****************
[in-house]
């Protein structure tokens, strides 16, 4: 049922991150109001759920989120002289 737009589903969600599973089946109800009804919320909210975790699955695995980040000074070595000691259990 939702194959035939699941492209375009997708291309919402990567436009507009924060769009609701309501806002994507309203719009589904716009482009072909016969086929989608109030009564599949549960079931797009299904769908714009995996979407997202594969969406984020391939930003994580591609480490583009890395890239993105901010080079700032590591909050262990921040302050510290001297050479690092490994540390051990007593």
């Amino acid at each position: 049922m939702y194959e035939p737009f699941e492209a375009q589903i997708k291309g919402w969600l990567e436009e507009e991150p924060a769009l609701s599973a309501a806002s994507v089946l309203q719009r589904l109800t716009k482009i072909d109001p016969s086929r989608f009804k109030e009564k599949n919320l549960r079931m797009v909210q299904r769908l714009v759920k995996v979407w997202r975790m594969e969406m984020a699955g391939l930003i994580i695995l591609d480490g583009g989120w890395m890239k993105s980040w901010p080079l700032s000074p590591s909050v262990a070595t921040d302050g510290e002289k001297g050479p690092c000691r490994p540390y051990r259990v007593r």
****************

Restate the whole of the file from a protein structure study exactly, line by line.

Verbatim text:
[in-house]
């Protein structure tokens, strides 16, 4: 049922991150109001759920989120002289 737009589903969600599973089946109800009804919320909210975790699955695995980040000074070595000691259990 939702194959035939699941492209375009997708291309919402990567436009507009924060769009609701309501806002994507309203719009589904716009482009072909016969086929989608109030009564599949549960079931797009299904769908714009995996979407997202594969969406984020391939930003994580591609480490583009890395890239993105901010080079700032590591909050262990921040302050510290001297050479690092490994540390051990007593």
């Amino acid at each position: 049922m939702y194959e035939p737009f699941e492209a375009q589903i997708k291309g919402w969600l990567e436009e507009e991150p924060a769009l609701s599973a309501a806002s994507v089946l309203q719009r589904l109800t716009k482009i072909d109001p016969s086929r989608f009804k109030e009564k599949n919320l549960r079931m797009v909210q299904r769908l714009v759920k995996v979407w997202r975790m594969e969406m984020a699955g391939l930003i994580i695995l591609d480490g583009g989120w890395m890239k993105s980040w901010p080079l700032s000074p590591s909050v262990a070595t921040d302050g510290e002289k001297g050479p690092c000691r490994p540390y051990r259990v007593r």